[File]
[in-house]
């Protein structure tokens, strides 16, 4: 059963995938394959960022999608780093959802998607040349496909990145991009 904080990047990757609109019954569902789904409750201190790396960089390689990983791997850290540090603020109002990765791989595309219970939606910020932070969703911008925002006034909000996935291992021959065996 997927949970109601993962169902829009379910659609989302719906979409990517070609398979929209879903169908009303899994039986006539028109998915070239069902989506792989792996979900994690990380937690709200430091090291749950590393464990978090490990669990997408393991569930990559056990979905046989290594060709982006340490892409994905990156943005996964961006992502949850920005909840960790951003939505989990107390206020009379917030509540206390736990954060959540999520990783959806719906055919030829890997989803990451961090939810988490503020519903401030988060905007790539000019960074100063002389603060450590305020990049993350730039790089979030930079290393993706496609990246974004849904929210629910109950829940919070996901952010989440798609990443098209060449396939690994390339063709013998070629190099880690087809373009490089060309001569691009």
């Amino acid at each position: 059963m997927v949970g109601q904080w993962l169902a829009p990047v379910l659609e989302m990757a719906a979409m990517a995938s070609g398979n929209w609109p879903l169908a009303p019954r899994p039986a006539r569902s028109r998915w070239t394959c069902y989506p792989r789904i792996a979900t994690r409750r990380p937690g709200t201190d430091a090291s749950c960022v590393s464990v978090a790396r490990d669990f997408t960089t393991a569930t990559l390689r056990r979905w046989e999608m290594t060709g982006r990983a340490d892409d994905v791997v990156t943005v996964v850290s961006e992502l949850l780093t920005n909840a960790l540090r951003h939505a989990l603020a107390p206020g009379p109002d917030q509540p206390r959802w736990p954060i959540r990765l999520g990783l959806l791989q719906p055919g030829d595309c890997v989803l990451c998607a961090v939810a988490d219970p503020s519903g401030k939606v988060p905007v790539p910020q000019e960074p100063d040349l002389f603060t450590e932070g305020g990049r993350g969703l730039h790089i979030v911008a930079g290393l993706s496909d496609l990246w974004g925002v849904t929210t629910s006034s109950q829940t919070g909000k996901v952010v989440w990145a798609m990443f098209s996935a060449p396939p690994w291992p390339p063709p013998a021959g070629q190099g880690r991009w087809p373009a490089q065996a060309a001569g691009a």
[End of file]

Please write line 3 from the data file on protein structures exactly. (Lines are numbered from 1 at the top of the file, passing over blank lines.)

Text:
């Amino acid at each position: 059963m997927v949970g109601q904080w993962l169902a829009p990047v379910l659609e989302m990757a719906a979409m990517a995938s070609g398979n929209w609109p879903l169908a009303p019954r899994p039986a006539r569902s028109r998915w070239t394959c069902y989506p792989r789904i792996a979900t994690r409750r990380p937690g709200t201190d430091a090291s749950c960022v590393s464990v978090a790396r490990d669990f997408t960089t393991a569930t990559l390689r056990r979905w046989e999608m290594t060709g982006r990983a340490d892409d994905v791997v990156t943005v996964v850290s961006e992502l949850l780093t920005n909840a960790l540090r951003h939505a989990l603020a107390p206020g009379p109002d917030q509540p206390r959802w736990p954060i959540r990765l999520g990783l959806l791989q719906p055919g030829d595309c890997v989803l990451c998607a961090v939810a988490d219970p503020s519903g401030k939606v988060p905007v790539p910020q000019e960074p100063d040349l002389f603060t450590e932070g305020g990049r993350g969703l730039h790089i979030v911008a930079g290393l993706s496909d496609l990246w974004g925002v849904t929210t629910s006034s109950q829940t919070g909000k996901v952010v989440w990145a798609m990443f098209s996935a060449p396939p690994w291992p390339p063709p013998a021959g070629q190099g880690r991009w087809p373009a490089q065996a060309a001569g691009a």